Michigan’s legislature just passed a right to work law. In right to work states, non-union employees are not forced to pay union dues (or agency fees) for representation. This, of course, is a big blow to the unions, because there are lots of workers who would rather not pay dues that they know are going for purposes other than representing the union members’ interests. Records for one of Michigan’s largest unions show that only 11% of union dues were spent for representation (I saw an average for all unions somewhere of 24% – but can’t remember where it is) – the rest goes for other stuff, like contributions to the Democrat party, and salaries and benefits.
One of the union’s chief arguments against right to work is that the employees that don’t pay union dues will be “free riders”: taking advantage of union representation in contract negotiation, while not paying for the privilege. James Sherk of the Michigan View explains how the unions are misguided on this point (my bold emphasis)
The chief argument against right-to-work laws is factually incorrect. Although most union members do not know it, the law does not require their union to negotiate on behalf of non-members.
The National Labor Relations Act permits, but does not mandate, unions to negotiate as the “exclusive representatives” of all employees at a unionized company. This means that all workers must accept the union’s representation. They may not negotiate separately with their employer. Whether they like it or not, the union represents them.
Thus, unions have considerable leverage when bargaining with employers—they speak for every employee. But unions also have leverage over individual employees, since workers cannot bargain for themselves and must accept what their union negotiates. This enables unions to impose terms like mandatory dues on workers.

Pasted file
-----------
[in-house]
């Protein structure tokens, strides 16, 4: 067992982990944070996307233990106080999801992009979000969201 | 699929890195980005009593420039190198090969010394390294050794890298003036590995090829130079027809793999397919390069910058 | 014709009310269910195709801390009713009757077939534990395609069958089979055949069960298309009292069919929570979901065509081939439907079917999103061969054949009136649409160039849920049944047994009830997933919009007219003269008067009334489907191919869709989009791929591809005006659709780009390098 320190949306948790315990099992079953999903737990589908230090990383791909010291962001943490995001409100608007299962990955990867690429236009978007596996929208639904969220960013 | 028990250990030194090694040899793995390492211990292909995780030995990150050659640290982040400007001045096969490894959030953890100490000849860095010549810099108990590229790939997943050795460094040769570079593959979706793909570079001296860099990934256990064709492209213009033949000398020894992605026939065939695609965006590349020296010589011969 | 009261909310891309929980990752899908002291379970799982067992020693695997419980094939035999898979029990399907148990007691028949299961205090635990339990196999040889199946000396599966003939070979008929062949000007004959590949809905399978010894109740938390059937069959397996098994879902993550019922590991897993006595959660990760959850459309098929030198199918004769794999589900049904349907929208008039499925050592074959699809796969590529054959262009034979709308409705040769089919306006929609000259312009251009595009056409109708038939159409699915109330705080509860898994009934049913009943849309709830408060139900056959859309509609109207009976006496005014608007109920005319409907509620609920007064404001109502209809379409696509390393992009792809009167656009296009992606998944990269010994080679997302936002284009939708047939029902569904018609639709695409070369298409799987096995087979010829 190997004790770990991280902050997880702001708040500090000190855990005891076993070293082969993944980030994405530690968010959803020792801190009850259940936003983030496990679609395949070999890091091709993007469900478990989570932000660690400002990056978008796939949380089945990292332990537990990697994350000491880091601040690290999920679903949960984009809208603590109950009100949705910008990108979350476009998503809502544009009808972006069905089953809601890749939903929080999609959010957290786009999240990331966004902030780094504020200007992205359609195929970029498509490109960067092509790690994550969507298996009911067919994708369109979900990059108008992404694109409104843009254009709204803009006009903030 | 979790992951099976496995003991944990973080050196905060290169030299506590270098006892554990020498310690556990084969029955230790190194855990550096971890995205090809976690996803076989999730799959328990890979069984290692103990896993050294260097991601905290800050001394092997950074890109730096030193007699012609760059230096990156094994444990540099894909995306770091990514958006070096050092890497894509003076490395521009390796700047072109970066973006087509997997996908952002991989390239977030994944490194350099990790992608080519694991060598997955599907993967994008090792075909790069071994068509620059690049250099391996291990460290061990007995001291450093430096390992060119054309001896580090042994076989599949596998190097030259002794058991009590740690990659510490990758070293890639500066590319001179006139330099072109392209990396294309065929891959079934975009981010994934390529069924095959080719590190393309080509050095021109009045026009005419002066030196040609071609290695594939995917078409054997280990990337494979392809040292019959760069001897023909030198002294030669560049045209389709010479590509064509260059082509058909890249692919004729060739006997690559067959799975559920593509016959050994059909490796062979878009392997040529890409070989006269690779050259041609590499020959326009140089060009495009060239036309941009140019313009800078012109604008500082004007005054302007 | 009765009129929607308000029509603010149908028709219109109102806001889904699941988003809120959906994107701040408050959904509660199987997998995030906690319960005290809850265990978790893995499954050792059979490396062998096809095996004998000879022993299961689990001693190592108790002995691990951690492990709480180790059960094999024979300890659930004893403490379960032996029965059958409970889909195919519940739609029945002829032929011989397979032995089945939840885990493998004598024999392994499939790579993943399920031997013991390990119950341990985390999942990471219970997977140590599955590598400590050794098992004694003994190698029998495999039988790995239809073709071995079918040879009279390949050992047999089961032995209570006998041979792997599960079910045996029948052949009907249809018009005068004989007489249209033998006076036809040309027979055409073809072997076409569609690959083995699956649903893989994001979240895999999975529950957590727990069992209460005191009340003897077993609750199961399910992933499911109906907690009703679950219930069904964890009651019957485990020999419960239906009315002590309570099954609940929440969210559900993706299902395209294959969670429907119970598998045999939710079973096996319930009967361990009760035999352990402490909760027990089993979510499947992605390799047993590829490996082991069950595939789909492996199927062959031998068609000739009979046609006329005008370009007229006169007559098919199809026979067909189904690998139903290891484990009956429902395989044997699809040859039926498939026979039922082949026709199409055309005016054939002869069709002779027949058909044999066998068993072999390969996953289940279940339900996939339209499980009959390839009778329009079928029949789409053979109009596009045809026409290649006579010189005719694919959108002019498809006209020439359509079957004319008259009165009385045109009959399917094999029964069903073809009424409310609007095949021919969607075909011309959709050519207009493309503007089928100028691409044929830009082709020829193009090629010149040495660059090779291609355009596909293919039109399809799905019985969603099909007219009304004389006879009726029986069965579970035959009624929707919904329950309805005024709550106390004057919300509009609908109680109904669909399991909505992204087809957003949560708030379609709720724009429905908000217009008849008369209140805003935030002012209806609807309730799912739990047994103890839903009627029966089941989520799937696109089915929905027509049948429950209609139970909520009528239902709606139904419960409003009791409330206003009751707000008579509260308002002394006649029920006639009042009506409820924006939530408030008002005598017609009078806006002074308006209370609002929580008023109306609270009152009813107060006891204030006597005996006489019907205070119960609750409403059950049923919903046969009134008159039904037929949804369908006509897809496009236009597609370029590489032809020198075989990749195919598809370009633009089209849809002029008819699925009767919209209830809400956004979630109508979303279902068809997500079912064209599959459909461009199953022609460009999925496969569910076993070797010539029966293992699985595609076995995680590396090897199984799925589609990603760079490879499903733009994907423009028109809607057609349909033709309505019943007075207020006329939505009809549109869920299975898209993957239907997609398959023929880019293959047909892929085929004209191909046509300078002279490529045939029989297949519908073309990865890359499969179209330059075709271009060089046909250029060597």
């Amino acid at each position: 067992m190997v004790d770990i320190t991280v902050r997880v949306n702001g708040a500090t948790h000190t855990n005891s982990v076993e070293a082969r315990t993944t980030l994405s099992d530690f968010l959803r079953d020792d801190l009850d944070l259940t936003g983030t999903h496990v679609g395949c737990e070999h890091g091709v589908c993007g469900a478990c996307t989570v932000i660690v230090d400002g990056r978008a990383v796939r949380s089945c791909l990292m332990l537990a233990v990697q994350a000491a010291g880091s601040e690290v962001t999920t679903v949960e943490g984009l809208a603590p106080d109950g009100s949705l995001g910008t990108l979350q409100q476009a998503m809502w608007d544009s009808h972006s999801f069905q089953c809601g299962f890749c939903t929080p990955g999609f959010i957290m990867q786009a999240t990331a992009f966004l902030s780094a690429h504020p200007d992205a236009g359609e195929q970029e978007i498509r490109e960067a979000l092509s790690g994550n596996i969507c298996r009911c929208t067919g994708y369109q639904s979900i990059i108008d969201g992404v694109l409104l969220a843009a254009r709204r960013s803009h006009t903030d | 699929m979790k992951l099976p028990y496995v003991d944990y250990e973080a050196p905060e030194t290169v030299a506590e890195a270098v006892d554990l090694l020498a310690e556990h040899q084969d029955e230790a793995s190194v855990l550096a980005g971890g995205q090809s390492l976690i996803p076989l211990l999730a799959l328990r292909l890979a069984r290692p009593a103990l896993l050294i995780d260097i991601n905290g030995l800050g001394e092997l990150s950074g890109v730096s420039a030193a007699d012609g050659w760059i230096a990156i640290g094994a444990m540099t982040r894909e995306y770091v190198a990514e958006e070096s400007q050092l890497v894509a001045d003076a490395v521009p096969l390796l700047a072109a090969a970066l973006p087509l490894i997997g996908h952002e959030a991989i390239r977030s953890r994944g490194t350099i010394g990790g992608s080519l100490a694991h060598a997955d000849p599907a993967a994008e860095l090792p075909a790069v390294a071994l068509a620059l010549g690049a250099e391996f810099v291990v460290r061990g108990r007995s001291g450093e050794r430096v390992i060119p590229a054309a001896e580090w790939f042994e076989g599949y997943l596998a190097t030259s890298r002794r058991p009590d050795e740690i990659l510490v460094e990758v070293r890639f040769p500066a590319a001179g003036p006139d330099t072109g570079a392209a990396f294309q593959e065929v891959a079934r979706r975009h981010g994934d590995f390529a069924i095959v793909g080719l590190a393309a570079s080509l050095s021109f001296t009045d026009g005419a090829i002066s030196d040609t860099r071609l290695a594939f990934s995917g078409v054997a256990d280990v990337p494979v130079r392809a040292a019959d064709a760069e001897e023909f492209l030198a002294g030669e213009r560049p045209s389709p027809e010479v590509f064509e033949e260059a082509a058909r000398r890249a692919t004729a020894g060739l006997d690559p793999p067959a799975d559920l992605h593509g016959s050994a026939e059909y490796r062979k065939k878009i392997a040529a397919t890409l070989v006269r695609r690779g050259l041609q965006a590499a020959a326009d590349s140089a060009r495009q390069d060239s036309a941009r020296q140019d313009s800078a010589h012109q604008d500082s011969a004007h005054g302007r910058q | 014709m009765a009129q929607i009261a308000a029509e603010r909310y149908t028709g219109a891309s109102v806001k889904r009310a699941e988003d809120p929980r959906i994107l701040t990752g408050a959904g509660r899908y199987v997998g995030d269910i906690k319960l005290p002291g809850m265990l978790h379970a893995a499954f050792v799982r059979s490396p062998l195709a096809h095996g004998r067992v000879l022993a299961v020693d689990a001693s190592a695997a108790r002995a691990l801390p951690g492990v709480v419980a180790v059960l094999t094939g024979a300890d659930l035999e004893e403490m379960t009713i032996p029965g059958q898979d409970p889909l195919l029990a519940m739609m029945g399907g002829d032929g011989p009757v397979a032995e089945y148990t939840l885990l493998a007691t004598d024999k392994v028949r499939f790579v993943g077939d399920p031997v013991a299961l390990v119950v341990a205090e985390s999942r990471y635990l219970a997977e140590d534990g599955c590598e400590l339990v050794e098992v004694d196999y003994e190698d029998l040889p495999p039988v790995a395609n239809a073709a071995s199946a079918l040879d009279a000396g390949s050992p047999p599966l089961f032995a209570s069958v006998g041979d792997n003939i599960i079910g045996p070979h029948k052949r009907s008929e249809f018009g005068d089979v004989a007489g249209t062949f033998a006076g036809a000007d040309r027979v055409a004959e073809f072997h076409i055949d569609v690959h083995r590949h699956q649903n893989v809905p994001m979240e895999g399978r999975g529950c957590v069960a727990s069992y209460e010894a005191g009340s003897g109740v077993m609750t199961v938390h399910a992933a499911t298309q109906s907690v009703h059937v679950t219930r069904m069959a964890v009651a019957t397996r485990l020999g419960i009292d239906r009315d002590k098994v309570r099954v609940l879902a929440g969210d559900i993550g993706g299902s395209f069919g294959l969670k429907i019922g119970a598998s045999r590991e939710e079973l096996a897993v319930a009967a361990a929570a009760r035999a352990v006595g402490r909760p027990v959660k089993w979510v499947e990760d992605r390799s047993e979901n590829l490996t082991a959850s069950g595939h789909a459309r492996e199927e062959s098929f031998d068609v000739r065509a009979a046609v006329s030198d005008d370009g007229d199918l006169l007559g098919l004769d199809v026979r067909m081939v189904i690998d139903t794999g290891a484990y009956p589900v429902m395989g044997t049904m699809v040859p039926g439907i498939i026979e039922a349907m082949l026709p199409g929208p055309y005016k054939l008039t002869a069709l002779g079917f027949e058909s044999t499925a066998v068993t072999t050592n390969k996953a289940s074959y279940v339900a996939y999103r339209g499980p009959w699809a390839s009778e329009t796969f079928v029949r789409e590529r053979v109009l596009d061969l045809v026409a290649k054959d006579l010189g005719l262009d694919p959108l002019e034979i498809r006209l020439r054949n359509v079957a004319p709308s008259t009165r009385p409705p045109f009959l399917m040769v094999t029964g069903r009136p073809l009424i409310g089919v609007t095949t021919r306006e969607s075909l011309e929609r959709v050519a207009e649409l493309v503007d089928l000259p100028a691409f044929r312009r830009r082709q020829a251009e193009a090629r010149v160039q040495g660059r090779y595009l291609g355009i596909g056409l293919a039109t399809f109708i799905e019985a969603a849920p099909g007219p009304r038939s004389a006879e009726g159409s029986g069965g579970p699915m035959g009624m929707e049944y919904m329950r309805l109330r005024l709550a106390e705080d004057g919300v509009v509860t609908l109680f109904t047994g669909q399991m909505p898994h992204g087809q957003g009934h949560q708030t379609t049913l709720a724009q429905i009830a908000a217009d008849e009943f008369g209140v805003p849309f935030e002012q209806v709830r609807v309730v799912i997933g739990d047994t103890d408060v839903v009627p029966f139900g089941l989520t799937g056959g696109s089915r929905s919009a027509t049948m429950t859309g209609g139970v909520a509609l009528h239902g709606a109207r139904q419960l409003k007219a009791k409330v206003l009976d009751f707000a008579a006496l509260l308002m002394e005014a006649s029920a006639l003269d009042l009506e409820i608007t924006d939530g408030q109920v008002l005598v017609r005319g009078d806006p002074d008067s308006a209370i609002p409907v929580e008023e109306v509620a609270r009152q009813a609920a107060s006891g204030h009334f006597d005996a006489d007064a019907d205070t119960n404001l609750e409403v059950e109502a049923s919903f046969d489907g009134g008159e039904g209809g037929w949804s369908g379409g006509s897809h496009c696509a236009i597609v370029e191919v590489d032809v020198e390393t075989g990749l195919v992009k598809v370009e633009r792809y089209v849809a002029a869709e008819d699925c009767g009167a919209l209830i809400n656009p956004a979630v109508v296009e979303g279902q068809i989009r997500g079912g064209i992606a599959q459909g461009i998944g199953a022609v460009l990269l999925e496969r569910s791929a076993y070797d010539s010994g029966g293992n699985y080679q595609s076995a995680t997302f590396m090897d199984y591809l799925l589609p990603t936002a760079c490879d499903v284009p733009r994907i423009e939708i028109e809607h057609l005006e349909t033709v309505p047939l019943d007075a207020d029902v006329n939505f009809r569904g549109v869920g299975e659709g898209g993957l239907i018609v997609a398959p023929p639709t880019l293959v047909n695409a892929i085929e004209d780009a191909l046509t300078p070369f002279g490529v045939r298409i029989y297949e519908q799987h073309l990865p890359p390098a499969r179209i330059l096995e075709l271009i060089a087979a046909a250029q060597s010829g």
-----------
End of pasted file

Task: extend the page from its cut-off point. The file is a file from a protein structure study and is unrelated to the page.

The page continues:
Many workers would be satisfied with their union and pay the dues. Others would not. Terry Bowman has worked at Ford Motor Co.’s Rawsonville plant for 15 years. He has long objected to United Auto Workers’ Local 898 priorities. He would not voluntarily pay union dues.
But exclusive representation means Bowman and workers like him have no choice.
Right-to-work laws prevent unions from imposing mandatory fees, giving employees the right to work without paying union dues. Otherwise, right-to-work has no effect on collective bargaining. All other negotiations continue as before. What’s wrong with that?
Unions object that right-to-work is actually “right-to-freeload.” The AFL-CIO argues “unions are forced by law to protect all workers, even those who don’t contribute financially toward the expenses incurred by providing those protections.” They contend they should not have to represent workers who do not pay their “fair share.”
It is a compelling argument, but untrue. The National Labor Relations Act does not mandate unions exclusively represent all employees, but permits them to electively do so. Under the Act, unions can also negotiate “members-only” contracts that only cover dues-paying members. They do not have to represent other employees.
The Supreme Court has ruled repeatedly on this point. As Justice William Brennan wrote in Retail Clerks v. Lion Dry Goods, the Act’s coverage “is not limited to labor organizations which are entitled to recognition as exclusive bargaining agents of employees … ‘Members only’ contracts have long been recognized.”
To be fair, most union activists are honestly mistaken on this point. Unions rarely negotiate members-only contracts. And when unions negotiate as exclusive representatives they must represent everyone equally. They cannot negotiate one wage for their members and the minimum wage for everyone else. But the law does not force them to represent non-members in the first place.